What does political will to end homelessness in DC look like? Not this.
“Ending homelessness just takes political will.” – Mayor Muriel Bowser
This simple, and in our view, correct, statement came from Mayor Bowser at the March 18th affordable housing rally organized by The Way Home Campaign and the Coalition for Nonprofit Housing and Economic Development (CNHED). Mayor Bowser uttered these words before hundreds of rally attendees, many of whom have faced or are facing homelessness and housing insecurity. Only a few weeks later, her words ring hollow. On April 4th Mayor Bowser unveiled her Fiscal Year 2018 (FY18) budget proposal (“DC values in action, a road to inclusive prosperity”) which leads us to conclude that she does not possess the political will to end homelessness in the District of Columbia.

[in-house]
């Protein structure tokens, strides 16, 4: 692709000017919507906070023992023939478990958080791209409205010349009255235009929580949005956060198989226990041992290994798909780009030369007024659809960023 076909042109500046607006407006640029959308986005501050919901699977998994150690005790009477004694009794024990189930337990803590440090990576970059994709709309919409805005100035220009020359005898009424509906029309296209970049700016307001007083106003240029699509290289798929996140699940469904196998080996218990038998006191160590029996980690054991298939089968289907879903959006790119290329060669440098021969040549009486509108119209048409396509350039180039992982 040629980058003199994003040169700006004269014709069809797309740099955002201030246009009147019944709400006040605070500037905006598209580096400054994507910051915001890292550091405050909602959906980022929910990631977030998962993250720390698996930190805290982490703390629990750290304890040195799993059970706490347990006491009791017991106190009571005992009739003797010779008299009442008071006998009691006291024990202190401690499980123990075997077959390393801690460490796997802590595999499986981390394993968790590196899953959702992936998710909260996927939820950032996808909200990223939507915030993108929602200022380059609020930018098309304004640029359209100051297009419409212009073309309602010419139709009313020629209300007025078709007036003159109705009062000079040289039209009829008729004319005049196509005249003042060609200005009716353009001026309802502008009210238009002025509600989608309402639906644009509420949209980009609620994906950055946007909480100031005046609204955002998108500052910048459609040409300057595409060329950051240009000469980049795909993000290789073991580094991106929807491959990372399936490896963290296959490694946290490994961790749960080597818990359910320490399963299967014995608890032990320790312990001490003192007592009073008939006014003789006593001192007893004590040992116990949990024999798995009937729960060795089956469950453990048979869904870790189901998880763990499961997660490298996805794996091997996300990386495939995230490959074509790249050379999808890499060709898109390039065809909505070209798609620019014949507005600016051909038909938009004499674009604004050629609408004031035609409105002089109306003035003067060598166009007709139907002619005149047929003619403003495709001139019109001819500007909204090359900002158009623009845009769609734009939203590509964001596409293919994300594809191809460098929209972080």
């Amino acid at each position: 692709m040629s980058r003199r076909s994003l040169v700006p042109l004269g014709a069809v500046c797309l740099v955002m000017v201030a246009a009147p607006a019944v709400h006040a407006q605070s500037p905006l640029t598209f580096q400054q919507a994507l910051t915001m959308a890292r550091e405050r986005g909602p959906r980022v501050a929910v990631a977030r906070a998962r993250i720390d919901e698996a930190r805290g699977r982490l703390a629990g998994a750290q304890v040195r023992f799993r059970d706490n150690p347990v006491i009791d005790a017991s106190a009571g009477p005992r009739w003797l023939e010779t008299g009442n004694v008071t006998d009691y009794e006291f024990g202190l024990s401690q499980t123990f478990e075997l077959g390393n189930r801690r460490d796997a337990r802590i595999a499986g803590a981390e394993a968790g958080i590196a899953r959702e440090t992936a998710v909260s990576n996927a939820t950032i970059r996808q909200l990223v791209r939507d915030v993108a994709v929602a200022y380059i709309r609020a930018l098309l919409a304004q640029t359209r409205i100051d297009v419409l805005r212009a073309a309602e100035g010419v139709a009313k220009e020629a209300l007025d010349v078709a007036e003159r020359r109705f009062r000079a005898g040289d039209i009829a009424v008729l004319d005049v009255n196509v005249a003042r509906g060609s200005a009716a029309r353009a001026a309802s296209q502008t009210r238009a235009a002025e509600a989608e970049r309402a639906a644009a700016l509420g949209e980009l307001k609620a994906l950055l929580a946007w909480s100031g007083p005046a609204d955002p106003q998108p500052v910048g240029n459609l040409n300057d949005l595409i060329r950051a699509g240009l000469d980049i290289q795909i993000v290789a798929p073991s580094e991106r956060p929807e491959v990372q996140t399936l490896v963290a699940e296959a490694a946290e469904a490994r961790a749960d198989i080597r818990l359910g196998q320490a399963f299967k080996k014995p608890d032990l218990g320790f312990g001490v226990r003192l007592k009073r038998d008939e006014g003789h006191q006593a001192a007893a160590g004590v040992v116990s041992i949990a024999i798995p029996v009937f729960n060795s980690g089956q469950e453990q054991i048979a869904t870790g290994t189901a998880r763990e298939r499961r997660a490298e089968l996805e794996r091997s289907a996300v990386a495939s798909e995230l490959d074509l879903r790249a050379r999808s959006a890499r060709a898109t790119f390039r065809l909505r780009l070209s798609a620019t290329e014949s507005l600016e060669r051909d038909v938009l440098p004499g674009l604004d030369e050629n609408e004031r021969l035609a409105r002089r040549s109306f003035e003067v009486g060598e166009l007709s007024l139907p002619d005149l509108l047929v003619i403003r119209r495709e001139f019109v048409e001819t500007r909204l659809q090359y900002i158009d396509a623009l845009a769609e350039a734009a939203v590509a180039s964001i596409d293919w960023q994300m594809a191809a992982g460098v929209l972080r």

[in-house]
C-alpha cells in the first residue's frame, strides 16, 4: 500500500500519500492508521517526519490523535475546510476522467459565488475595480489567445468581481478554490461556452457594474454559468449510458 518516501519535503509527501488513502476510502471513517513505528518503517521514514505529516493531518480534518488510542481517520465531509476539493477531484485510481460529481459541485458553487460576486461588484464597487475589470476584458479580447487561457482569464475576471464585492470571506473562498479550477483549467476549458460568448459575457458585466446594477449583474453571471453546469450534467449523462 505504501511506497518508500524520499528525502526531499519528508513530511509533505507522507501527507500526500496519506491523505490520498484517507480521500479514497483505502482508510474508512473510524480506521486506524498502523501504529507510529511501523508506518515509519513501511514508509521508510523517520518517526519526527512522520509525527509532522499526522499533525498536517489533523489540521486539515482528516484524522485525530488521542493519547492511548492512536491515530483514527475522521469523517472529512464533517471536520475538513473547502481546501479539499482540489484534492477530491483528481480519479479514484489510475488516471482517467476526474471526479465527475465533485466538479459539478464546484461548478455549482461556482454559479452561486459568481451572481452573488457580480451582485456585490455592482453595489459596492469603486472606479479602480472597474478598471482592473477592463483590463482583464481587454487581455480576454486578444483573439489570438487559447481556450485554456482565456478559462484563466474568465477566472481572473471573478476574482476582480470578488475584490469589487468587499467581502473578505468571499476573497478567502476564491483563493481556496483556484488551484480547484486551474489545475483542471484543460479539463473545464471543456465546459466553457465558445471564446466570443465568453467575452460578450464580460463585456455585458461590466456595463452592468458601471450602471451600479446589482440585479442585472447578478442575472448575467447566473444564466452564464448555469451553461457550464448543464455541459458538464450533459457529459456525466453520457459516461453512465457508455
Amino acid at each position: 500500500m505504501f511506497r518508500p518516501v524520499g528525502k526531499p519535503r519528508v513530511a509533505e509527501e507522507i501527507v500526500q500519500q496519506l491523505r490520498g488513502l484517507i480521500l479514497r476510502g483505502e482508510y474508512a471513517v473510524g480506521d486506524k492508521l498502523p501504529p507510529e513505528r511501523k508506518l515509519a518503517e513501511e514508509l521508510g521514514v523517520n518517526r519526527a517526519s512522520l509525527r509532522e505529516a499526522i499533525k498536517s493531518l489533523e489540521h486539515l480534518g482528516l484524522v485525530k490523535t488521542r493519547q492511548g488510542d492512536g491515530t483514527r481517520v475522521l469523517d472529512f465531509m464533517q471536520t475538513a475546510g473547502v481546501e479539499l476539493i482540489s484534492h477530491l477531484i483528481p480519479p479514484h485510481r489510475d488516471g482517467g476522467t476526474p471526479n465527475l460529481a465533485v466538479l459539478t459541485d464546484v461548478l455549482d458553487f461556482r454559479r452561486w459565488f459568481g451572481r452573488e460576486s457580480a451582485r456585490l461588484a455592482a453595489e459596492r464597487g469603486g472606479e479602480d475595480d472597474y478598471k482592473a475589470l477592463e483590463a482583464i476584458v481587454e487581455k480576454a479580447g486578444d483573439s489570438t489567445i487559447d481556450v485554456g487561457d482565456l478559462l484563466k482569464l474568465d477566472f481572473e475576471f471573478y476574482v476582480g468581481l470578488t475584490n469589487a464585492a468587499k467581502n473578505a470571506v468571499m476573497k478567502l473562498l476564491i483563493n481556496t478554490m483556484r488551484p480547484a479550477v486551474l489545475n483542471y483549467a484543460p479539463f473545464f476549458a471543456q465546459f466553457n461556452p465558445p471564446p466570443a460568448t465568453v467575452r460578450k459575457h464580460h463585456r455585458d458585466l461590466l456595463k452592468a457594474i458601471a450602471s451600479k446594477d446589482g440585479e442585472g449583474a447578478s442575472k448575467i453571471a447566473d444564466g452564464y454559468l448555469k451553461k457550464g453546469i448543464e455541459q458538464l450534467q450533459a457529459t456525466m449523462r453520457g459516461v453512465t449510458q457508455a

DC coffers are flush with cash. DC expects to have an additional $600 million in FY18, as compared to FY17. Of that $600 million, the Mayor’s budget proposes adding only around $8.7 million to permanent affordable housing programs that end homelessness. That’s just 1.5% of DC’s extra money. As Fair Budget Coalition states: “Instead, the Mayor has prioritized $18.8 million in tax cuts for estates worth between $1-5 million, $23.8 million in tax breaks for businesses, and invests almost $400 million to support development projects like DC Streetcar, a new Wizards practice facility, and luxury condominiums at McMillan Park over the critical human needs of District residents.”
The Mayor knows how to end homelessness. The Bowser Administration finalized and adopted this plan to end homelessness by 2020: Homeward DC. Mayor Bowser said it best in her introduction to the plan in 2015:
“When I entered office on January 2, the District’s homeless crisis was at the top of my priority list. I knew this was a problem that could not be fixed overnight.